Hogan’s Greatest Pivot Move – Misunderstood To Mean “Restrict The Hips”

I like to use Ben Hogan’s pivot move to illustrate the perfect pivot action for a reason – he didn’t have the “move off the ball” action with the head, and his head stayed in place on the pivot, leading me to coin the phrase “floating pivot.”

This stable head allowed him to strike the ball with unearthly accuracy (he complained about playing 36 holes per day in some events because he sometimes drove his ball off a tee in the afternoon and ended up in the morning’s tee shot divot).

Everyone always points to the dozen anti-hook moves Hogan had in his swing, and that is absolute death to the average golfer, because the average golfer doesn’t have a hooking problem.

What people need to look at and emulate is the Hogan pivot, and what he did with it.

The way to prevent a moving head with a full pivot action is to do what Hogan did – he didn’t restrict his hip turn, what he did was resist a shift to the right with the hips by bracing the pivot with his right leg and foot.

There is a huge difference.

Bracing the pivot with the right or trailing leg doesn’t prevent the hips from turning – with it does is prevent a shift to the right.

Anyone in the analytical/instruction field who thinks Hogan restricted his hip turn is either blind or going by what they’ve heard, because he had a significant and free hip turn, even after his near-fatal wreck left his lower body severely limited in mobility.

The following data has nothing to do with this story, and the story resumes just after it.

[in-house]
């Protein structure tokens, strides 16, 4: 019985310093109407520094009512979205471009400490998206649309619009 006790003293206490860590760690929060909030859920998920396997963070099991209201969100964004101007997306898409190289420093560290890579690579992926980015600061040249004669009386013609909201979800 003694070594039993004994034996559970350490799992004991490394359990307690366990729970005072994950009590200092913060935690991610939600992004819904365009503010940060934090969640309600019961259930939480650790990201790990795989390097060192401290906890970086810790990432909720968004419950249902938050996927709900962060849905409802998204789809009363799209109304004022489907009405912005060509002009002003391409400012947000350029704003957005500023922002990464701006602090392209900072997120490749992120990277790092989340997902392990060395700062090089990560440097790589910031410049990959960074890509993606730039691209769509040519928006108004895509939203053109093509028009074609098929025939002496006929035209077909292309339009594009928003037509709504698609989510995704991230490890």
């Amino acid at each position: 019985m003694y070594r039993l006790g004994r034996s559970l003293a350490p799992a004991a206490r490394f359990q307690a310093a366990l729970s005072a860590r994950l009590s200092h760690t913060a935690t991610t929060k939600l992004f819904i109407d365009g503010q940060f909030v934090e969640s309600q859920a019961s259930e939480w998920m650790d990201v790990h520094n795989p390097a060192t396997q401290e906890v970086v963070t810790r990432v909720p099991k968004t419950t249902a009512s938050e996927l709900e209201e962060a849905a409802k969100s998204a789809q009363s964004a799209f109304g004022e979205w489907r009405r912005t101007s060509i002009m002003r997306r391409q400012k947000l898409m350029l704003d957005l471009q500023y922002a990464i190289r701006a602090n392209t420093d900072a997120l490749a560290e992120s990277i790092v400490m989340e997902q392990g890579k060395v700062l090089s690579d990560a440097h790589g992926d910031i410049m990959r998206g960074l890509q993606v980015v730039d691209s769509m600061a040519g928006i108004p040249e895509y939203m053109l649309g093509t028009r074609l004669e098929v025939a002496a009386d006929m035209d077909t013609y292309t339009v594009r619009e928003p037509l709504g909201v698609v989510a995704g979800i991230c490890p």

In fact, it’s much easier to make a full hip turn by doing what Hogan did, which is why I call it the “perfect pivot” action.

If you look closely again at Hogan’s pivot, especially from the rear viewpoint, you’ll see that this pivot, if performed like the way he did, leaves the impression that the swinger is about to fall to the left upon reaching the top of the pivot.

This is why it’s crucial to have that right-tilted spine, because if you perform this pivot with a centered or left-biased stance, you’re in danger of “reverse-pivoting,” where the weight stays on the left side.

That is particularly bad for producing speed and power because the weight has nowhere to shift to produce leverage.

What you then get is a falling-back of the head and compression of the lower spine to get the proper impact position, and this type of swing, I called the “back-breaker” when Tiger Woods was doing it with Sean Foley – before he broke his back, I might add:

Looking above, you’ll see why I could never figure out why TW ever went to a swing instructor who taught the exact opposite of proper swing mechanics, because the way Foley said was wrong, is correct, and the way he taught, is horrifically incorrect.

MCS Golf Swing Pivot

So, the secret to the MCS Golf Swing pivot is in the two elements I’ve discussed yesterday and today – the right-tilting spine lets you make that Ben Hogan “perfect pivot” action to “turn your back” on the target without either drifting to the right (you’re already there with the setup) or getting stuck over the left side with the weight going back.

It’s similar to a reverse-pivot action but isn’t a reverse pivot, because of the spine tilt

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